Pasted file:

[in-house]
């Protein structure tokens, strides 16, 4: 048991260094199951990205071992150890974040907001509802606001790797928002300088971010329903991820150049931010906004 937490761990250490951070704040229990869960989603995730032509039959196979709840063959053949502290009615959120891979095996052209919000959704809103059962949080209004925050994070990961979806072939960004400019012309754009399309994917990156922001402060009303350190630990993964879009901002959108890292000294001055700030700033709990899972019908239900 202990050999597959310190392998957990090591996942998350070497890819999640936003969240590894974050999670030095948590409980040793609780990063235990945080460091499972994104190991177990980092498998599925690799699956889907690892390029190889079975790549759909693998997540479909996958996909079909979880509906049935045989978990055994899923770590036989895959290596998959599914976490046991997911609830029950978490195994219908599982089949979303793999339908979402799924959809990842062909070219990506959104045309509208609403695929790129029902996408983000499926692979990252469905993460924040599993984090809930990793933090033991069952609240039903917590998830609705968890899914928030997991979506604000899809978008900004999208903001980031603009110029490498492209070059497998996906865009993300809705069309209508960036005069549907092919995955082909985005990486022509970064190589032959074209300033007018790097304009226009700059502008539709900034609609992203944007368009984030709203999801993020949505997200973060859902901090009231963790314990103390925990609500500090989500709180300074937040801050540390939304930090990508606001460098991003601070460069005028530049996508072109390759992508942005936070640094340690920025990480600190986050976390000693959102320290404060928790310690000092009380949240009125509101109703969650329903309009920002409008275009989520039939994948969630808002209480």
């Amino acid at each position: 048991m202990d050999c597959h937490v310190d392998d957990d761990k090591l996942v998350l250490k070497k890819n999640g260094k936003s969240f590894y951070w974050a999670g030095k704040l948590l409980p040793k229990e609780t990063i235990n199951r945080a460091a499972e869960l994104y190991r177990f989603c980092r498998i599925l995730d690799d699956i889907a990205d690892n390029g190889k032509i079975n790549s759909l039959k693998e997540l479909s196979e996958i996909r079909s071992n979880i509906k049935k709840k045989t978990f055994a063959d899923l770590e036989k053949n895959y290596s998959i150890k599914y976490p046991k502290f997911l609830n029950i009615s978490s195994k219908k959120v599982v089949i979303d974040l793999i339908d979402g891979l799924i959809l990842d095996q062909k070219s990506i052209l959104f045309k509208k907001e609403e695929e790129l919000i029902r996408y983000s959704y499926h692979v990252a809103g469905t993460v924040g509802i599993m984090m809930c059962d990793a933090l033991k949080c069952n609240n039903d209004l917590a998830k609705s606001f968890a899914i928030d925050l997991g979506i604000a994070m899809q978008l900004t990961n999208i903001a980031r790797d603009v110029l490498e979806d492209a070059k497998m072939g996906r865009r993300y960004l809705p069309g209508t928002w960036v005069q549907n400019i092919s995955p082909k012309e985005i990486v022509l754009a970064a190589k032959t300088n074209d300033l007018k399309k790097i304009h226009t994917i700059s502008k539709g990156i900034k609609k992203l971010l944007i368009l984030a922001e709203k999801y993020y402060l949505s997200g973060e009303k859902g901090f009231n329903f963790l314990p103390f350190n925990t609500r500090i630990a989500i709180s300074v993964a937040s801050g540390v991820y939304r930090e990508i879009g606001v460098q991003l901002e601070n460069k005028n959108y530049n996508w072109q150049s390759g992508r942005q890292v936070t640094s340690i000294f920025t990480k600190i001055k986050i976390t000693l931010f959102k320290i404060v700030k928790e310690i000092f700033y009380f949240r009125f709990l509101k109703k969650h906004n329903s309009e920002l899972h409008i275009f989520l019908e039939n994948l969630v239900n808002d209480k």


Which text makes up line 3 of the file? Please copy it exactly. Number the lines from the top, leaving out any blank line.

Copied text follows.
């Amino acid at each position: 048991m202990d050999c597959h937490v310190d392998d957990d761990k090591l996942v998350l250490k070497k890819n999640g260094k936003s969240f590894y951070w974050a999670g030095k704040l948590l409980p040793k229990e609780t990063i235990n199951r945080a460091a499972e869960l994104y190991r177990f989603c980092r498998i599925l995730d690799d699956i889907a990205d690892n390029g190889k032509i079975n790549s759909l039959k693998e997540l479909s196979e996958i996909r079909s071992n979880i509906k049935k709840k045989t978990f055994a063959d899923l770590e036989k053949n895959y290596s998959i150890k599914y976490p046991k502290f997911l609830n029950i009615s978490s195994k219908k959120v599982v089949i979303d974040l793999i339908d979402g891979l799924i959809l990842d095996q062909k070219s990506i052209l959104f045309k509208k907001e609403e695929e790129l919000i029902r996408y983000s959704y499926h692979v990252a809103g469905t993460v924040g509802i599993m984090m809930c059962d990793a933090l033991k949080c069952n609240n039903d209004l917590a998830k609705s606001f968890a899914i928030d925050l997991g979506i604000a994070m899809q978008l900004t990961n999208i903001a980031r790797d603009v110029l490498e979806d492209a070059k497998m072939g996906r865009r993300y960004l809705p069309g209508t928002w960036v005069q549907n400019i092919s995955p082909k012309e985005i990486v022509l754009a970064a190589k032959t300088n074209d300033l007018k399309k790097i304009h226009t994917i700059s502008k539709g990156i900034k609609k992203l971010l944007i368009l984030a922001e709203k999801y993020y402060l949505s997200g973060e009303k859902g901090f009231n329903f963790l314990p103390f350190n925990t609500r500090i630990a989500i709180s300074v993964a937040s801050g540390v991820y939304r930090e990508i879009g606001v460098q991003l901002e601070n460069k005028n959108y530049n996508w072109q150049s390759g992508r942005q890292v936070t640094s340690i000294f920025t990480k600190i001055k986050i976390t000693l931010f959102k320290i404060v700030k928790e310690i000092f700033y009380f949240r009125f709990l509101k109703k969650h906004n329903s309009e920002l899972h409008i275009f989520l019908e039939n994948l969630v239900n808002d209480k």